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Phuket Bus Terminal 2 to open ‘after Songkran’

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PHUKET: The Administrative Court in Nakhon Sri Thammarat has thrown out a complaint against work on the new turning in front of Phuket Bus Terminal 2, which the Land Transport Office now hopes to have in operation shortly after the upcoming Songkran holiday.

Phuket Land Transport Office [PLTO] chief Teerayut Prasertpol told the Phuket Gazette he received a telephone call from the court today informing him of the ruling, which clears the last hurdle to the opening of the terminal that was completed 27 months ago at a cost of 128 million baht.

“An official written summary is expected to arrive in Phuket next week,” he said.

“Today the Administrative Court in Nakhon Sri Thammarat advised me that it dismissed a complaint filed by Bussaya Lianudom, wife of former Rassada Mayor Suratin Lianudom, charging that creating a turning in front of Phuket Bus Terminal 2 would endanger her home and its residents, as well increase the likelihood of road accidents in the area,” he said.

“On February 28, she accused the Department of Highways and the head of its Phuket Office with working illegally on the project and requested that the Court order a temporary work stoppage until the Court ruled on the case,” he said.

However, the turning was largely a fait accompli by the time the Court received the complaint. Workers from subcontracting firm the Chaiyakorn Company appeared at the site around dawn on the morning of Saturday, February 25, and quickly got down to business on the 3-million-baht project.

A stretch of median strip, as well as shade trees that once covered it, were gone before the Court even had a chance to consider issuing a stoppage order.

Mr Bussaya’s complaint charged that some 400 buses a day would pull out of the terminal using the new turning, most between the hours of 5am and midnight.

The buses would spew pollution into the air near her home as they went through their lower gears, creating a great deal of noise pollution in the process, she wrote.

The turning would also increase danger to pedestrians trying to cross the road due to decreased visibility, while attracting scores of tuk-tuks, taxis and other service vehicles, she charged.

The complaint also charged that buses might endanger vehicles traveling southbound because the access road to the terminal is sloped, which might cause some buses to accidentally roll out onto the road. She also suggested the buses use an existing u-turn further to the south to head northbound.

The complaint also noted that neither the bus terminal project nor the turning project were ever subjected to public hearing processes, she wrote.

Her husband Mayor Surathin earlier told the Gazette he feared opening the station would quickly turn the area into a center of drug-dealing activity.

Crime reports over the years show that Phuket drug dealers have frequently used long-haul buses and the cargo shipment services as they offer as a way of smuggling ya bah (methamphetamine) and other contraband onto the island.

Chief Teerayut dismissed Mrs Bussaya’s complaint about public hearings.

“We did not hold a public hearing because at the time we were not required to. The reason we built the bus terminal was for public benefit and convenience. It was not easy to find land for the project either. We have always put the public’s benefit first and foremost,” he said.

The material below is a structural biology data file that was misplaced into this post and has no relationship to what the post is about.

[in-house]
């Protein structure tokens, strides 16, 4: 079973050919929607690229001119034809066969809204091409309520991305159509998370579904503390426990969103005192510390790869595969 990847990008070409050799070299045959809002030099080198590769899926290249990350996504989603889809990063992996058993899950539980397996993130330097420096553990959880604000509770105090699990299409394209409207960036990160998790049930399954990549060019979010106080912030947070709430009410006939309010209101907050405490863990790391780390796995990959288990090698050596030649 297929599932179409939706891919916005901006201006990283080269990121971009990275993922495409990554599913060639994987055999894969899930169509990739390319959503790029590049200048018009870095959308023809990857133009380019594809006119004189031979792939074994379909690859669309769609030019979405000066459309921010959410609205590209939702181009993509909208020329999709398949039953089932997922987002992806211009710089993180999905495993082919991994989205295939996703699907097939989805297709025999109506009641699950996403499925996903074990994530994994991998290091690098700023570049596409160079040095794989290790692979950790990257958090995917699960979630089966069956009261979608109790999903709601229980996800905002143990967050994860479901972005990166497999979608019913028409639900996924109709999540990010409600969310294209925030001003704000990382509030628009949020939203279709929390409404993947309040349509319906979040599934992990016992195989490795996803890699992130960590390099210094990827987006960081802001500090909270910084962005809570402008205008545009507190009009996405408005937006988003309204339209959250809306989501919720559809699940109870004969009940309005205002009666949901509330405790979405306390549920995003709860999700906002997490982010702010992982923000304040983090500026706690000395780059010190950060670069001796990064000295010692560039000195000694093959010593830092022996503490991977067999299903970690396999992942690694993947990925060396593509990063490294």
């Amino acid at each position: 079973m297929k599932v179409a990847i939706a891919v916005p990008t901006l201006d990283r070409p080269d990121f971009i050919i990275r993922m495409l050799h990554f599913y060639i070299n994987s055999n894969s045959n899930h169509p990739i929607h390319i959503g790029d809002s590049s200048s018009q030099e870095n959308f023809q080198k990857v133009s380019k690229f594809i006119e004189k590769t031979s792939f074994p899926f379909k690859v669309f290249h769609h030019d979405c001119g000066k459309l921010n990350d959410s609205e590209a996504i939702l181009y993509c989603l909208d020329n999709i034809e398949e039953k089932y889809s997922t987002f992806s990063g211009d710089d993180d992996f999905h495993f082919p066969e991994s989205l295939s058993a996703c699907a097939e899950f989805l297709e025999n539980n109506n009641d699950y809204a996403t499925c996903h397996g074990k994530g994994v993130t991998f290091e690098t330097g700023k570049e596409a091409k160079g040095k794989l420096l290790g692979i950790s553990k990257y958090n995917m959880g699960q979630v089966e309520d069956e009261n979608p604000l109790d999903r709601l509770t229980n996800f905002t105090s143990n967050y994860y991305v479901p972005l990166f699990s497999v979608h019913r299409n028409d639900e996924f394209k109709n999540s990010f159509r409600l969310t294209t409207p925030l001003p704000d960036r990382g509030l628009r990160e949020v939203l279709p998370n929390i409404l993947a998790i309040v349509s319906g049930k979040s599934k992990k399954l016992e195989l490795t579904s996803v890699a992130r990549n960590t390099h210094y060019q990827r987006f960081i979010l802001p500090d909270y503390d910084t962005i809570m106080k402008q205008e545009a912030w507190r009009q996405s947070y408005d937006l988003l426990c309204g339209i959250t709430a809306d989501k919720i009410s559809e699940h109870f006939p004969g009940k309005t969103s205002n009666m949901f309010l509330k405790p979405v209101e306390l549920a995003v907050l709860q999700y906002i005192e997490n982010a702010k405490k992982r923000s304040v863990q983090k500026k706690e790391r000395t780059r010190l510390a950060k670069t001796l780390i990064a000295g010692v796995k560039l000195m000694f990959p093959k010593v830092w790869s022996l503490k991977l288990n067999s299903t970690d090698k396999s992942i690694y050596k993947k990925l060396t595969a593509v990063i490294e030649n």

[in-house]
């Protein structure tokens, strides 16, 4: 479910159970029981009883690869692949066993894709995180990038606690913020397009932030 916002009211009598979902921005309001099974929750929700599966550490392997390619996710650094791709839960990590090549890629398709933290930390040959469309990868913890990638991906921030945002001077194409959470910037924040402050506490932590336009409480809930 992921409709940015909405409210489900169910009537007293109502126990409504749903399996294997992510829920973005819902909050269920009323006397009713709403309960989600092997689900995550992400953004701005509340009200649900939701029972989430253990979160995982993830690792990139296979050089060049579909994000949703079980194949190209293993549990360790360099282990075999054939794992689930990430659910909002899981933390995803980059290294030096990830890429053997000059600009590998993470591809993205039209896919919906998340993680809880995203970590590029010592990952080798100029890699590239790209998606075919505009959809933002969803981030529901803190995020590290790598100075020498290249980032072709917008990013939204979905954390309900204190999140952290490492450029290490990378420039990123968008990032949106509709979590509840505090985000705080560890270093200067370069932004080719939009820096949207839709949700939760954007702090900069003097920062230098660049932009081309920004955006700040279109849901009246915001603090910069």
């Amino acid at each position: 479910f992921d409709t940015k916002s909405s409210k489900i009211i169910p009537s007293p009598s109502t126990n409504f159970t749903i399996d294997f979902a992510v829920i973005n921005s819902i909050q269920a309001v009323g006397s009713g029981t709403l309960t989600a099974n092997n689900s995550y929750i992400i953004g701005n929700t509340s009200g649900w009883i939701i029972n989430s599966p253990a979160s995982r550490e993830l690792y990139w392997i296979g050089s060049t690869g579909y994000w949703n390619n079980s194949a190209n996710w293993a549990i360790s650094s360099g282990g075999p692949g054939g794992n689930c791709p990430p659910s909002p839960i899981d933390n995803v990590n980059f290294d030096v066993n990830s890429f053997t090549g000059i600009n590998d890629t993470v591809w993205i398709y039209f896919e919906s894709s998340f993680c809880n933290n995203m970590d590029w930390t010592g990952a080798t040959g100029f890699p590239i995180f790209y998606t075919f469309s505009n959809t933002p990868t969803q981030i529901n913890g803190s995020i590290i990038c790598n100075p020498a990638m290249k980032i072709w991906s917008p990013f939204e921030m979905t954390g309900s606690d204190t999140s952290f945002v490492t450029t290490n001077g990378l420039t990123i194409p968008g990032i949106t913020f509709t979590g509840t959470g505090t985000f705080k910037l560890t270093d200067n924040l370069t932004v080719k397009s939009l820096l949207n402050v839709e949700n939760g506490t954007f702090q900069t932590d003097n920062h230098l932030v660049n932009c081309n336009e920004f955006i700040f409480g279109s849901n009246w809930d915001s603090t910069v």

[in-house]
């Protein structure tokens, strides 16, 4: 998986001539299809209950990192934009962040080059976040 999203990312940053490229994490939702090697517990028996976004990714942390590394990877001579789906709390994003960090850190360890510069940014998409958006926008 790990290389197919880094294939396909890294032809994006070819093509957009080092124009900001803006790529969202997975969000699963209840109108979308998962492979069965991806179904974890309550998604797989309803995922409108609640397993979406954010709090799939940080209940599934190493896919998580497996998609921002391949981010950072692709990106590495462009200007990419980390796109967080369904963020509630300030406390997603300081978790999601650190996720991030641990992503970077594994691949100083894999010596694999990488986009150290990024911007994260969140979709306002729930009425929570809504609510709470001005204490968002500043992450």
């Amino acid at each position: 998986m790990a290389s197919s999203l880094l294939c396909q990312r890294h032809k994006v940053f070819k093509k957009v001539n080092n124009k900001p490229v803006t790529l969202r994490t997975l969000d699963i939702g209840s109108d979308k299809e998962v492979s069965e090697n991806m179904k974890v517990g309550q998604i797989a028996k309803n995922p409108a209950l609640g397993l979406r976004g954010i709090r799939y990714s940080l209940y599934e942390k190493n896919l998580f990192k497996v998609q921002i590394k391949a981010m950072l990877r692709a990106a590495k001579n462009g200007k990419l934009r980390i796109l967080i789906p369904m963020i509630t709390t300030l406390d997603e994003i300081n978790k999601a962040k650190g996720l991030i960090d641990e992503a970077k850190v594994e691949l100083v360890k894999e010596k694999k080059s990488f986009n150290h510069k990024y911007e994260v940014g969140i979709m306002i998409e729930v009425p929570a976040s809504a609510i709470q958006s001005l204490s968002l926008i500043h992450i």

“The bottom line is that this complaint comes from the house of the former mayor, who is afraid the station will effect his view. It’s a personal issue. In fact his home is not directly opposite the station, but diagonal to it.

“The fact remains that the turning in front of the station is the best solution for the new terminal. If we hadn’t done it this way can you image the traffic that would be caused by having three or more buses all trying to negotiate a [standard] u-turn at the same time?” he asked.

Mr Teerayut also dismissed safety concerns raised by the former mayor’s wife, saying that traffic engineers had designed the u-turn in a way that would not cause increased traffic congestion.

The design passed all other safety requirements and buses should have no trouble waiting at the red light to pull out. They would not wait to do so on the ramp, he added.

After well over two years of delay, the Land Transport Department in Bangkok is understandably keen to see the station finally go into operation.

“Somchai Siriwattanachok, director-general of the Land Transport Department wants it to open before Songkran, but the bus schedules have already been made. I don’t think they could be rescheduled in time, so I think it might be best to wait until after the holiday,” he said.

The PLTO is currently seeking to hire four staff members to work at the new terminal. Once opened, it will service all inter-provincial buses, while on-island buses will continue operate from Phuket Bus Terminal 1 on Phang Nga Road.

The two stations are already connected by Route 2 of the ‘pink bus’ service run by the Phuket Provincial Administration Organization.

The new turning will not effect traffic flow at the nearby Tantalum Junction, the three-way intersection of Thepkrasattri and Prachasamakee road just to the south. The traffic lights there will continue to operate as they do at present, Mr Teerayut confirmed.

 

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